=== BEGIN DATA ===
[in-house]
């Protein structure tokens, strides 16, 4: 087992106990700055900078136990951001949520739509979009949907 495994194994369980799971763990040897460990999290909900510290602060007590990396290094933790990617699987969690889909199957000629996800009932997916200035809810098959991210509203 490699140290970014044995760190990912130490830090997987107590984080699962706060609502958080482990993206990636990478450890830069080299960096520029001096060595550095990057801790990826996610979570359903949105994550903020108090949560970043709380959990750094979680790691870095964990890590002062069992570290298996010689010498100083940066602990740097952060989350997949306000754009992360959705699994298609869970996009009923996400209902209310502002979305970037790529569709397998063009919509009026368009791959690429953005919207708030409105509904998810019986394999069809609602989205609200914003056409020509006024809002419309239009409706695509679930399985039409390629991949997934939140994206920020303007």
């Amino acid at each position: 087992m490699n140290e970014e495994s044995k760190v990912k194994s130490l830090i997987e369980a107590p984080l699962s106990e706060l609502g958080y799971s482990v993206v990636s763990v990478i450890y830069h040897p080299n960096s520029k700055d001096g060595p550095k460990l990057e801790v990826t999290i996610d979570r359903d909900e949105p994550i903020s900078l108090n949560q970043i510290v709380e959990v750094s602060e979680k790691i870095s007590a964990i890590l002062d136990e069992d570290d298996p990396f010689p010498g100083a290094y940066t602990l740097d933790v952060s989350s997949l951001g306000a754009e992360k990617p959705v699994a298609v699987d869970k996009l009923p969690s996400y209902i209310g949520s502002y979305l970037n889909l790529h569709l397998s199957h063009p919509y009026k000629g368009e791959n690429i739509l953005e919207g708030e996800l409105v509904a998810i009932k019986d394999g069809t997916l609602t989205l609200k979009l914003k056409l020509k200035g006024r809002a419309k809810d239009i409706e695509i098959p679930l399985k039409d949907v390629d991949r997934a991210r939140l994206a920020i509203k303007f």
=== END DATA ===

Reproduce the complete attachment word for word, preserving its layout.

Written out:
[in-house]
């Protein structure tokens, strides 16, 4: 087992106990700055900078136990951001949520739509979009949907 495994194994369980799971763990040897460990999290909900510290602060007590990396290094933790990617699987969690889909199957000629996800009932997916200035809810098959991210509203 490699140290970014044995760190990912130490830090997987107590984080699962706060609502958080482990993206990636990478450890830069080299960096520029001096060595550095990057801790990826996610979570359903949105994550903020108090949560970043709380959990750094979680790691870095964990890590002062069992570290298996010689010498100083940066602990740097952060989350997949306000754009992360959705699994298609869970996009009923996400209902209310502002979305970037790529569709397998063009919509009026368009791959690429953005919207708030409105509904998810019986394999069809609602989205609200914003056409020509006024809002419309239009409706695509679930399985039409390629991949997934939140994206920020303007």
């Amino acid at each position: 087992m490699n140290e970014e495994s044995k760190v990912k194994s130490l830090i997987e369980a107590p984080l699962s106990e706060l609502g958080y799971s482990v993206v990636s763990v990478i450890y830069h040897p080299n960096s520029k700055d001096g060595p550095k460990l990057e801790v990826t999290i996610d979570r359903d909900e949105p994550i903020s900078l108090n949560q970043i510290v709380e959990v750094s602060e979680k790691i870095s007590a964990i890590l002062d136990e069992d570290d298996p990396f010689p010498g100083a290094y940066t602990l740097d933790v952060s989350s997949l951001g306000a754009e992360k990617p959705v699994a298609v699987d869970k996009l009923p969690s996400y209902i209310g949520s502002y979305l970037n889909l790529h569709l397998s199957h063009p919509y009026k000629g368009e791959n690429i739509l953005e919207g708030e996800l409105v509904a998810i009932k019986d394999g069809t997916l609602t989205l609200k979009l914003k056409l020509k200035g006024r809002a419309k809810d239009i409706e695509i098959p679930l399985k039409d949907v390629d991949r997934a991210r939140l994206a920020i509203k303007f």